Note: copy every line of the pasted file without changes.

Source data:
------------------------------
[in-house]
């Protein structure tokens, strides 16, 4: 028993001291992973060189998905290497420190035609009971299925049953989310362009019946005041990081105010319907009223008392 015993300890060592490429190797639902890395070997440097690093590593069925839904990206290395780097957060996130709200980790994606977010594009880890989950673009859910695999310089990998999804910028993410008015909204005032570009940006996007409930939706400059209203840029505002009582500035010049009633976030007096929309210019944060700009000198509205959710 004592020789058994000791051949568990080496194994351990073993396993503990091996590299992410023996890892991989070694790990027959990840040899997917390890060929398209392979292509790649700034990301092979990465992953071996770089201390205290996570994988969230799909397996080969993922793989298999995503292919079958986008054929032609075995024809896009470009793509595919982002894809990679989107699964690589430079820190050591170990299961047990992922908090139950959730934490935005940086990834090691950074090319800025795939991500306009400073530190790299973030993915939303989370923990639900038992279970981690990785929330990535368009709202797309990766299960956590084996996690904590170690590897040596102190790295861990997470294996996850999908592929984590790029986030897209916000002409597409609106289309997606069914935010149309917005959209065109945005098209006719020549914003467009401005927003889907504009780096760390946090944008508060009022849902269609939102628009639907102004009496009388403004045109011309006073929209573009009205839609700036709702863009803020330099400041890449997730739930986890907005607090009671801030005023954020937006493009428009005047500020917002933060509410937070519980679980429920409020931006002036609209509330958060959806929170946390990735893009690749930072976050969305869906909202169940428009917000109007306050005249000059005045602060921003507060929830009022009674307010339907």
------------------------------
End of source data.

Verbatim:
[in-house]
């Protein structure tokens, strides 16, 4: 028993001291992973060189998905290497420190035609009971299925049953989310362009019946005041990081105010319907009223008392 015993300890060592490429190797639902890395070997440097690093590593069925839904990206290395780097957060996130709200980790994606977010594009880890989950673009859910695999310089990998999804910028993410008015909204005032570009940006996007409930939706400059209203840029505002009582500035010049009633976030007096929309210019944060700009000198509205959710 004592020789058994000791051949568990080496194994351990073993396993503990091996590299992410023996890892991989070694790990027959990840040899997917390890060929398209392979292509790649700034990301092979990465992953071996770089201390205290996570994988969230799909397996080969993922793989298999995503292919079958986008054929032609075995024809896009470009793509595919982002894809990679989107699964690589430079820190050591170990299961047990992922908090139950959730934490935005940086990834090691950074090319800025795939991500306009400073530190790299973030993915939303989370923990639900038992279970981690990785929330990535368009709202797309990766299960956590084996996690904590170690590897040596102190790295861990997470294996996850999908592929984590790029986030897209916000002409597409609106289309997606069914935010149309917005959209065109945005098209006719020549914003467009401005927003889907504009780096760390946090944008508060009022849902269609939102628009639907102004009496009388403004045109011309006073929209573009009205839609700036709702863009803020330099400041890449997730739930986890907005607090009671801030005023954020937006493009428009005047500020917002933060509410937070519980679980429920409020931006002036609209509330958060959806929170946390990735893009690749930072976050969305869906909202169940428009917000109007306050005249000059005045602060921003507060929830009022009674307010339907």